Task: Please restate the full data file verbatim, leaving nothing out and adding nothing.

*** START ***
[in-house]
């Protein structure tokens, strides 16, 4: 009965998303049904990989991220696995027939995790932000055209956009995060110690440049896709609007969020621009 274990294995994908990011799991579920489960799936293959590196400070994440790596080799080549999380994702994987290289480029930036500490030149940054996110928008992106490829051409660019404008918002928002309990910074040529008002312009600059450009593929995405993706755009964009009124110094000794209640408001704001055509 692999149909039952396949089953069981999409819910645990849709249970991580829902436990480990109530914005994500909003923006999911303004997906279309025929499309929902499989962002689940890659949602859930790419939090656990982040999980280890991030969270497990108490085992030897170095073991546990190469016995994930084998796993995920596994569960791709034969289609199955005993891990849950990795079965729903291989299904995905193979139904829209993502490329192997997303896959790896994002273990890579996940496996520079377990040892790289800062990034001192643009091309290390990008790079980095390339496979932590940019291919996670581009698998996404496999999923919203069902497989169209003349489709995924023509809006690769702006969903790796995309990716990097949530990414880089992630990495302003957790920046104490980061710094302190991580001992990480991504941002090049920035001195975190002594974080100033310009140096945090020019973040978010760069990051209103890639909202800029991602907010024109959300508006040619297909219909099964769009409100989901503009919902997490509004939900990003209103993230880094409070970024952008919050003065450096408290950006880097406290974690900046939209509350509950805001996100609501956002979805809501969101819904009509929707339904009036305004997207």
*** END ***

[in-house]
């Protein structure tokens, strides 16, 4: 009965998303049904990989991220696995027939995790932000055209956009995060110690440049896709609007969020621009 274990294995994908990011799991579920489960799936293959590196400070994440790596080799080549999380994702994987290289480029930036500490030149940054996110928008992106490829051409660019404008918002928002309990910074040529008002312009600059450009593929995405993706755009964009009124110094000794209640408001704001055509 692999149909039952396949089953069981999409819910645990849709249970991580829902436990480990109530914005994500909003923006999911303004997906279309025929499309929902499989962002689940890659949602859930790419939090656990982040999980280890991030969270497990108490085992030897170095073991546990190469016995994930084998796993995920596994569960791709034969289609199955005993891990849950990795079965729903291989299904995905193979139904829209993502490329192997997303896959790896994002273990890579996940496996520079377990040892790289800062990034001192643009091309290390990008790079980095390339496979932590940019291919996670581009698998996404496999999923919203069902497989169209003349489709995924023509809006690769702006969903790796995309990716990097949530990414880089992630990495302003957790920046104490980061710094302190991580001992990480991504941002090049920035001195975190002594974080100033310009140096945090020019973040978010760069990051209103890639909202800029991602907010024109959300508006040619297909219909099964769009409100989901503009919902997490509004939900990003209103993230880094409070970024952008919050003065450096408290950006880097406290974690900046939209509350509950805001996100609501956002979805809501969101819904009509929707339904009036305004997207």